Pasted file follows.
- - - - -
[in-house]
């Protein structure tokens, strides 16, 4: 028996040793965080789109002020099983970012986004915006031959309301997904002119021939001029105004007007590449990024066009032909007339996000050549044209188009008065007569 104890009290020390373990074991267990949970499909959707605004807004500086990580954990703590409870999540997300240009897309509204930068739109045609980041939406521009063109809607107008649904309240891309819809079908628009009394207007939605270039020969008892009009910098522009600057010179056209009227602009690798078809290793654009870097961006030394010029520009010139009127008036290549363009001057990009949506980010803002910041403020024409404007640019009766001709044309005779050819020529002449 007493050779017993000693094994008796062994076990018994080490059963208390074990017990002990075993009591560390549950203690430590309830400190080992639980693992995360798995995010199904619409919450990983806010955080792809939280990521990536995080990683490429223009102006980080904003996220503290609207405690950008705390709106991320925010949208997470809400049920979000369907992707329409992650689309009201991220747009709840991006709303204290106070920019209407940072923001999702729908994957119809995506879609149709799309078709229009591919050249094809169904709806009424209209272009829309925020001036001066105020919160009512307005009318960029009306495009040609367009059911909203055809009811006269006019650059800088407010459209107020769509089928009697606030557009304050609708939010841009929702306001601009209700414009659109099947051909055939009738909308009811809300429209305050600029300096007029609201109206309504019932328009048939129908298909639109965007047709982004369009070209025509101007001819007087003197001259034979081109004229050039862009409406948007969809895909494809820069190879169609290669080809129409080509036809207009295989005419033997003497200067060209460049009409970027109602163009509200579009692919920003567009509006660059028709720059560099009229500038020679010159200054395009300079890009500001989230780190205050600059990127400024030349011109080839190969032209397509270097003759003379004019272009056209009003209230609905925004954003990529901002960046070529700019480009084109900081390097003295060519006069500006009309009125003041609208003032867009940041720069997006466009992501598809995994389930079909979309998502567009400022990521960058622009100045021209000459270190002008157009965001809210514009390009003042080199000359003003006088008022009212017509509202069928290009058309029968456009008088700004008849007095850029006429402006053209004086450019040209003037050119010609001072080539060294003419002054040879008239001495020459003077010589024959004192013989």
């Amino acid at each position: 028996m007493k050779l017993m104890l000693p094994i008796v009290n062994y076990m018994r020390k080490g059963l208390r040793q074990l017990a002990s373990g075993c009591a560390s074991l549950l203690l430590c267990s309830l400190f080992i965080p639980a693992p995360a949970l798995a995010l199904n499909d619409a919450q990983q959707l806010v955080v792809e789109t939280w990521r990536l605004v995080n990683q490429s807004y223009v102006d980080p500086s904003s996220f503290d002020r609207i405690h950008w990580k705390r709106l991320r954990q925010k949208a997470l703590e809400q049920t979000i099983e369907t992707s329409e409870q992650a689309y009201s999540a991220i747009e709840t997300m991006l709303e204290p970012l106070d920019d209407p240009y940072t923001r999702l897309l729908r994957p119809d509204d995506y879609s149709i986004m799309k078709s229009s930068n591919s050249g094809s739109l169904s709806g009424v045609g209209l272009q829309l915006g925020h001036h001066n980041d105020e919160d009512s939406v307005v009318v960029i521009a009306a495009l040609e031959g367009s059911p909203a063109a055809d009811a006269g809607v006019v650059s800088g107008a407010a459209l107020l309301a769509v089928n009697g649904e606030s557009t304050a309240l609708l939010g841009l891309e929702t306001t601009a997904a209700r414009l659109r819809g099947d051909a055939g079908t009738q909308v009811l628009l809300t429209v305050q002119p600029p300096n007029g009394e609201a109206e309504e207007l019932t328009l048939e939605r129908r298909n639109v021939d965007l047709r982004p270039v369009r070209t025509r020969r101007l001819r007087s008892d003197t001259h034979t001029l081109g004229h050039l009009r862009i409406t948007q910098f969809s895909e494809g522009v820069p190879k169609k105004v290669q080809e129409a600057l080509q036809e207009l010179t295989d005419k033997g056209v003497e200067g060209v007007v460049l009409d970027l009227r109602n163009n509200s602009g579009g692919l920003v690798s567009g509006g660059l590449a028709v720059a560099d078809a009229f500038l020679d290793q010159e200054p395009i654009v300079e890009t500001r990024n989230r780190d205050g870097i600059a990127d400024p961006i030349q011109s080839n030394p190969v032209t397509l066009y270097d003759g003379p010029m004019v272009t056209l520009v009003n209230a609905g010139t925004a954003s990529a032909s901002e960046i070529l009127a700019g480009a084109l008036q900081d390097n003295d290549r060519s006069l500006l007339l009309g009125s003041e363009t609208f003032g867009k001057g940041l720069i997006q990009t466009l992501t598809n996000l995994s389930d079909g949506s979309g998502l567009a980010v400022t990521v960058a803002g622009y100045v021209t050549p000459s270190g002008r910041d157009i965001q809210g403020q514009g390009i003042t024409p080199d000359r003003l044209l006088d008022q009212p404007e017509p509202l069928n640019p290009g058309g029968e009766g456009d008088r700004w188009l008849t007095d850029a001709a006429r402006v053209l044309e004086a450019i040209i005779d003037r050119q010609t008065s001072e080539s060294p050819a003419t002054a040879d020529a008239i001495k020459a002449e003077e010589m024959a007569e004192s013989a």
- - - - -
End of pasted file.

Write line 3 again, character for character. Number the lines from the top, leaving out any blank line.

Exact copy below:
């Amino acid at each position: 028996m007493k050779l017993m104890l000693p094994i008796v009290n062994y076990m018994r020390k080490g059963l208390r040793q074990l017990a002990s373990g075993c009591a560390s074991l549950l203690l430590c267990s309830l400190f080992i965080p639980a693992p995360a949970l798995a995010l199904n499909d619409a919450q990983q959707l806010v955080v792809e789109t939280w990521r990536l605004v995080n990683q490429s807004y223009v102006d980080p500086s904003s996220f503290d002020r609207i405690h950008w990580k705390r709106l991320r954990q925010k949208a997470l703590e809400q049920t979000i099983e369907t992707s329409e409870q992650a689309y009201s999540a991220i747009e709840t997300m991006l709303e204290p970012l106070d920019d209407p240009y940072t923001r999702l897309l729908r994957p119809d509204d995506y879609s149709i986004m799309k078709s229009s930068n591919s050249g094809s739109l169904s709806g009424v045609g209209l272009q829309l915006g925020h001036h001066n980041d105020e919160d009512s939406v307005v009318v960029i521009a009306a495009l040609e031959g367009s059911p909203a063109a055809d009811a006269g809607v006019v650059s800088g107008a407010a459209l107020l309301a769509v089928n009697g649904e606030s557009t304050a309240l609708l939010g841009l891309e929702t306001t601009a997904a209700r414009l659109r819809g099947d051909a055939g079908t009738q909308v009811l628009l809300t429209v305050q002119p600029p300096n007029g009394e609201a109206e309504e207007l019932t328009l048939e939605r129908r298909n639109v021939d965007l047709r982004p270039v369009r070209t025509r020969r101007l001819r007087s008892d003197t001259h034979t001029l081109g004229h050039l009009r862009i409406t948007q910098f969809s895909e494809g522009v820069p190879k169609k105004v290669q080809e129409a600057l080509q036809e207009l010179t295989d005419k033997g056209v003497e200067g060209v007007v460049l009409d970027l009227r109602n163009n509200s602009g579009g692919l920003v690798s567009g509006g660059l590449a028709v720059a560099d078809a009229f500038l020679d290793q010159e200054p395009i654009v300079e890009t500001r990024n989230r780190d205050g870097i600059a990127d400024p961006i030349q011109s080839n030394p190969v032209t397509l066009y270097d003759g003379p010029m004019v272009t056209l520009v009003n209230a609905g010139t925004a954003s990529a032909s901002e960046i070529l009127a700019g480009a084109l008036q900081d390097n003295d290549r060519s006069l500006l007339l009309g009125s003041e363009t609208f003032g867009k001057g940041l720069i997006q990009t466009l992501t598809n996000l995994s389930d079909g949506s979309g998502l567009a980010v400022t990521v960058a803002g622009y100045v021209t050549p000459s270190g002008r910041d157009i965001q809210g403020q514009g390009i003042t024409p080199d000359r003003l044209l006088d008022q009212p404007e017509p509202l069928n640019p290009g058309g029968e009766g456009d008088r700004w188009l008849t007095d850029a001709a006429r402006v053209l044309e004086a450019i040209i005779d003037r050119q010609t008065s001072e080539s060294p050819a003419t002054a040879d020529a008239i001495k020459a002449e003077e010589m024959a007569e004192s013989a």